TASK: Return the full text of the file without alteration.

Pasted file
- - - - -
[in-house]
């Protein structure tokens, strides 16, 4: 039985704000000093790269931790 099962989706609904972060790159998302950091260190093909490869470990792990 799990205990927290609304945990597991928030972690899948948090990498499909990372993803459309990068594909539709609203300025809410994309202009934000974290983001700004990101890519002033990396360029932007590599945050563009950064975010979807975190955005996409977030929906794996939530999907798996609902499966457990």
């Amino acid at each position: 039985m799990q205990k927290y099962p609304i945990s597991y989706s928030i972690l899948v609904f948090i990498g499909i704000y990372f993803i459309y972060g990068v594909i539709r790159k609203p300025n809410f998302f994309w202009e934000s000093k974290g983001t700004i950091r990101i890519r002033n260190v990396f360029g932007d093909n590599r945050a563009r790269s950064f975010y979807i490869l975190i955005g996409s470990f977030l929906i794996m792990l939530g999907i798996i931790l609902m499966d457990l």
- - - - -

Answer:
[in-house]
């Protein structure tokens, strides 16, 4: 039985704000000093790269931790 099962989706609904972060790159998302950091260190093909490869470990792990 799990205990927290609304945990597991928030972690899948948090990498499909990372993803459309990068594909539709609203300025809410994309202009934000974290983001700004990101890519002033990396360029932007590599945050563009950064975010979807975190955005996409977030929906794996939530999907798996609902499966457990």
């Amino acid at each position: 039985m799990q205990k927290y099962p609304i945990s597991y989706s928030i972690l899948v609904f948090i990498g499909i704000y990372f993803i459309y972060g990068v594909i539709r790159k609203p300025n809410f998302f994309w202009e934000s000093k974290g983001t700004i950091r990101i890519r002033n260190v990396f360029g932007d093909n590599r945050a563009r790269s950064f975010y979807i490869l975190i955005g996409s470990f977030l929906i794996m792990l939530g999907i798996i931790l609902m499966d457990l």